As all of you in the field know, Patient Navigation is so much more than a reminder phone call to schedule a mammogram. Over time relationships are formed and trust is gained and these are the critical components that can lead to saving lives. Caring Connections story embodies this ideal.
In 2003 we enrolled a fifty year old woman of French Canadian heritage who I will call Lynn. Lynn lives in a town north of Bangor and works in a bakery. She had services through our program until 2006 when the over-time she worked at the bakery put her over our income guidelines.
We navigated her to another resource, so that she could continue to get mammograms.
In 2014, Lynn was working reduced hours and rejoined our program and had her mammogram, which was normal.
In the following year, she had her clinical breast exam and she and the provider decided she did not need a mammogram that year.
However, in 2016 she developed some other health problems that were not covered by our breast health program. She was having pelvic pain and required an abdominal CT scan. She was reluctant due to fears about the cost. She did have insurance gained through ACA so Caring Connections staff assisted Lynn and her husband to contact their insurance plan to determine what services they were eligible. They were also assisted to obtain a reduced care application from Eastern Maine Medical Center. Lynn eventually had the test done but she was frustrated by the process.
This frustration was evident during a phone call in mid-July she said to me “Now they want me to have this stupid mammogram!!” I don’t need this done. There is nothing wrong with my breasts! They don’t hurt. I don’t need this. I am going to cancel it.” I reminded her that she hadn’t had a mammogram in 2015 so this would be two years. I explained to her that mammograms can find very small changes in the cells that we would not be able to feel and that by having a mammogram regularly she would have a better chance of detecting a problem when it was smaller and easier to treat. I spent about 20 minutes on the phone with her encouraging her to go through with the mammogram and assuring her that all costs would be covered.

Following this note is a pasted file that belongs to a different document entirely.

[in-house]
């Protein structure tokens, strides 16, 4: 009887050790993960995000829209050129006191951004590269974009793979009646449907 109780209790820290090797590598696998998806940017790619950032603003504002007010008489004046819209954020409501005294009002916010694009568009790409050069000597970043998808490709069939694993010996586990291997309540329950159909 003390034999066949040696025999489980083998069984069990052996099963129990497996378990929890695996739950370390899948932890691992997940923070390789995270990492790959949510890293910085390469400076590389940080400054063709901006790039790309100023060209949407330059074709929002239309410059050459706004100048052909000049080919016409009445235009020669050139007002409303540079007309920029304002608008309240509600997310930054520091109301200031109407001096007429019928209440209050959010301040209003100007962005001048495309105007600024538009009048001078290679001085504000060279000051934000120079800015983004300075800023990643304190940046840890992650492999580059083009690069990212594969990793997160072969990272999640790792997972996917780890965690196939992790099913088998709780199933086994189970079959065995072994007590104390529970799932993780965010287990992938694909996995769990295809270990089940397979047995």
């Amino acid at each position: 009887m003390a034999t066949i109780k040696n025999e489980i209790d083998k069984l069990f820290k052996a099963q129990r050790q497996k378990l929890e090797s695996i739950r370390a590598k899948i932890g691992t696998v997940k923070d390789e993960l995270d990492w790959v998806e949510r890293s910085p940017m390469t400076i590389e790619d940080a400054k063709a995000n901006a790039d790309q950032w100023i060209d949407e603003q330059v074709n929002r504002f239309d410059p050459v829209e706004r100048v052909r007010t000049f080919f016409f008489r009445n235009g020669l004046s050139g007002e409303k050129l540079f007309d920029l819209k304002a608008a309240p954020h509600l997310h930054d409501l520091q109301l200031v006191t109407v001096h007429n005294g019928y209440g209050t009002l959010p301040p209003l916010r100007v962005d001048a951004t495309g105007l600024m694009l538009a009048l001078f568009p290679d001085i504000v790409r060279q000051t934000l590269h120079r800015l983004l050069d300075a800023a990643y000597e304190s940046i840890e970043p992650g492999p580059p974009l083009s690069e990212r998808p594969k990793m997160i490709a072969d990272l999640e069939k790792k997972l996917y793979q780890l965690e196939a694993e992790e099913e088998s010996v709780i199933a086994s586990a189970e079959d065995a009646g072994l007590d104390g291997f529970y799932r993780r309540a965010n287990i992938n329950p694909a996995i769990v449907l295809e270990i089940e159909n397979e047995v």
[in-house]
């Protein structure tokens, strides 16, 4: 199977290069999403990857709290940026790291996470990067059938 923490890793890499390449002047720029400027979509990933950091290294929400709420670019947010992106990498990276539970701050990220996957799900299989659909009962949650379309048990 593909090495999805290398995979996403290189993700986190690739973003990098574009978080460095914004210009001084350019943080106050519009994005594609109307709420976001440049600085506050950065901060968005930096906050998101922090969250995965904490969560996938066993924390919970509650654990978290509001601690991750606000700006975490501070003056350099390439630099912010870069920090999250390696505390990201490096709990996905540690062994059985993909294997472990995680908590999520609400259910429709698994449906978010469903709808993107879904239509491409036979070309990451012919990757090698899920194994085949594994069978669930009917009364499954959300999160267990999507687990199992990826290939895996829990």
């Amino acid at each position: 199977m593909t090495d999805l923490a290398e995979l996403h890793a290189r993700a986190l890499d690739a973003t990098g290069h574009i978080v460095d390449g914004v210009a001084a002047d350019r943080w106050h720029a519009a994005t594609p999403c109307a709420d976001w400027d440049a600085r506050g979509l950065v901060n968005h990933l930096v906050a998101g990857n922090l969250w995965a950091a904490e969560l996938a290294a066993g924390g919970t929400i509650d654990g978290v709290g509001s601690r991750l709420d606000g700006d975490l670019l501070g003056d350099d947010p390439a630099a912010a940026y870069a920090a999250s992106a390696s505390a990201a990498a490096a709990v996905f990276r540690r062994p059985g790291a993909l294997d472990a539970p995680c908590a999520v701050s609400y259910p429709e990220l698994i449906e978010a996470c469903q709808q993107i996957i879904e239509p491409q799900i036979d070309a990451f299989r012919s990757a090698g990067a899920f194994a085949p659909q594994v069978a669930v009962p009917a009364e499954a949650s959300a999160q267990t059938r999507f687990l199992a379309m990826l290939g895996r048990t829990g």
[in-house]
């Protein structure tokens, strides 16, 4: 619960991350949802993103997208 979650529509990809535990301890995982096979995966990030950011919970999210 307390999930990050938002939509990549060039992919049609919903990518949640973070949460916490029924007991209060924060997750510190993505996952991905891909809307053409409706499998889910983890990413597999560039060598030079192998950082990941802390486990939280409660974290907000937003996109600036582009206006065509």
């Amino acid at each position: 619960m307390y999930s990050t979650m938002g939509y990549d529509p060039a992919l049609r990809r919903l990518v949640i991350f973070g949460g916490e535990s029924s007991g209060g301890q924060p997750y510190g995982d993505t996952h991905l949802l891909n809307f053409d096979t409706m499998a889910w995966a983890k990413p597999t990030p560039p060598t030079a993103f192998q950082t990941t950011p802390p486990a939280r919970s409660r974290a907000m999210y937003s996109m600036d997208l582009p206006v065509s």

I was not sure if I had convinced her when I hung up, but she did have the mammogram. Her screening mammogram led to a diagnostic mammogram which led to a biopsy with the diagnosis of atypical hyperplasia. An excisional biopsy was recommended to remove the area where the cells were found. I attended the surgical consult with Lynn and her husband. The surgeon explained why, even though no cancer was found, it was very important to remove those cells as they can change over time and could possibly become cancer. The surgeon showed Lynn diagrams with the cell changes from normal to atypical to ductal carcinoma in situ.
Lynn’s excisional biopsy is scheduled for mid-October so we won’t have the final pathology for a few more days. Hopefully no cancer cells will be found. It was fortunate she did have the mammogram at this time. Without our conversation she might have put it off. This may not have made any difference but the cells may have continued to change and become cancer at some point.
But we will be here for her no matter what the outcome.